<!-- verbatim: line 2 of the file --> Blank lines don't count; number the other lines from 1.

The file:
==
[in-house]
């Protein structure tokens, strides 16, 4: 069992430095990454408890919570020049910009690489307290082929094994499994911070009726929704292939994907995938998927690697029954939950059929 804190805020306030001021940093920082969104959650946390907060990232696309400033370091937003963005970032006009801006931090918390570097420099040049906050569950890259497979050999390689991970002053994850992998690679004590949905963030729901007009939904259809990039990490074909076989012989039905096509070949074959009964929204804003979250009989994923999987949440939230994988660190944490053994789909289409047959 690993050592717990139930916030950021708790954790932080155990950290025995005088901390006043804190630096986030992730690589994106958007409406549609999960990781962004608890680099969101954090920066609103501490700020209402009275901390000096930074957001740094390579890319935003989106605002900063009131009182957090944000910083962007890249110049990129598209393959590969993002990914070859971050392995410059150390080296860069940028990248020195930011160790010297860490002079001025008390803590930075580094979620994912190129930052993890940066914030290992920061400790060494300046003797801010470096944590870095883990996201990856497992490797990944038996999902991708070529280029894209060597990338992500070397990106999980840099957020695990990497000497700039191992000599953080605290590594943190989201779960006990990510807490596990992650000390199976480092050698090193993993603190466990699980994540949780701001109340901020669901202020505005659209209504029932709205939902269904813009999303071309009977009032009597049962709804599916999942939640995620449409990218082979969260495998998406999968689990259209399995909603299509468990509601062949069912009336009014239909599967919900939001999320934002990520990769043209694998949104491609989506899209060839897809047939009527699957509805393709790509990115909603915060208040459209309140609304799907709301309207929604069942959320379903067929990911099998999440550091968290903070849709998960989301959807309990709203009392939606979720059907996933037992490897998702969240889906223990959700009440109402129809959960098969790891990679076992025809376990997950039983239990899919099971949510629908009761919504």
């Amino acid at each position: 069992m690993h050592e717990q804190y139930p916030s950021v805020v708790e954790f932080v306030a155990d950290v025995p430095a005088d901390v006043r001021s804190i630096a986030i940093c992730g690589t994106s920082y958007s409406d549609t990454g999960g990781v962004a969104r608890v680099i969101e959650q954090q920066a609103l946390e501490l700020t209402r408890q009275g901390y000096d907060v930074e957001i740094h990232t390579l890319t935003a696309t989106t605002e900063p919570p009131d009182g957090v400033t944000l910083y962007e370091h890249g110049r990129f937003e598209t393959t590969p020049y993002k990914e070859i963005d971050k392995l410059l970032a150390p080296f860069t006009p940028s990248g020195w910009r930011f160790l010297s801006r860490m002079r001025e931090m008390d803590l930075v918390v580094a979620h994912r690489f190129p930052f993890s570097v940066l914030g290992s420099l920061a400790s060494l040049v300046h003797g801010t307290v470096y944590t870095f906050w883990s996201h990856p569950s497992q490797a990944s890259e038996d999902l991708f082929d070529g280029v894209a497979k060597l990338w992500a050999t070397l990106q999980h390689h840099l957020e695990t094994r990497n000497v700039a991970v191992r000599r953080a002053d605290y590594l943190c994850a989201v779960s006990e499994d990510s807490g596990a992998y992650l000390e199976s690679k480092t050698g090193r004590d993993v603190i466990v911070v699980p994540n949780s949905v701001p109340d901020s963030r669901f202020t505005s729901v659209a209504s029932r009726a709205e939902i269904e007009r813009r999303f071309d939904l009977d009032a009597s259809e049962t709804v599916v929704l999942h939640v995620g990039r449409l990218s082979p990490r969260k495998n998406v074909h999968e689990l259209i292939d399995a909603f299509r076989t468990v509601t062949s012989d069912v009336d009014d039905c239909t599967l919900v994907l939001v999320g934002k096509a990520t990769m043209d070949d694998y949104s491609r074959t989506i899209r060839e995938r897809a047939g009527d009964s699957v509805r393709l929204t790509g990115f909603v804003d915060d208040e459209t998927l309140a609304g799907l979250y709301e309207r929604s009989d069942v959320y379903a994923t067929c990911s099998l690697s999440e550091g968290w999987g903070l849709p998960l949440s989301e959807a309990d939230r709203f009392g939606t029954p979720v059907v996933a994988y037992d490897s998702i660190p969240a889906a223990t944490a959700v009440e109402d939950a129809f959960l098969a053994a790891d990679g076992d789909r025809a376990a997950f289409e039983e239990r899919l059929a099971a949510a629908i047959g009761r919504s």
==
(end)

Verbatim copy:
């Protein structure tokens, strides 16, 4: 069992430095990454408890919570020049910009690489307290082929094994499994911070009726929704292939994907995938998927690697029954939950059929 804190805020306030001021940093920082969104959650946390907060990232696309400033370091937003963005970032006009801006931090918390570097420099040049906050569950890259497979050999390689991970002053994850992998690679004590949905963030729901007009939904259809990039990490074909076989012989039905096509070949074959009964929204804003979250009989994923999987949440939230994988660190944490053994789909289409047959 690993050592717990139930916030950021708790954790932080155990950290025995005088901390006043804190630096986030992730690589994106958007409406549609999960990781962004608890680099969101954090920066609103501490700020209402009275901390000096930074957001740094390579890319935003989106605002900063009131009182957090944000910083962007890249110049990129598209393959590969993002990914070859971050392995410059150390080296860069940028990248020195930011160790010297860490002079001025008390803590930075580094979620994912190129930052993890940066914030290992920061400790060494300046003797801010470096944590870095883990996201990856497992490797990944038996999902991708070529280029894209060597990338992500070397990106999980840099957020695990990497000497700039191992000599953080605290590594943190989201779960006990990510807490596990992650000390199976480092050698090193993993603190466990699980994540949780701001109340901020669901202020505005659209209504029932709205939902269904813009999303071309009977009032009597049962709804599916999942939640995620449409990218082979969260495998998406999968689990259209399995909603299509468990509601062949069912009336009014239909599967919900939001999320934002990520990769043209694998949104491609989506899209060839897809047939009527699957509805393709790509990115909603915060208040459209309140609304799907709301309207929604069942959320379903067929990911099998999440550091968290903070849709998960989301959807309990709203009392939606979720059907996933037992490897998702969240889906223990959700009440109402129809959960098969790891990679076992025809376990997950039983239990899919099971949510629908009761919504």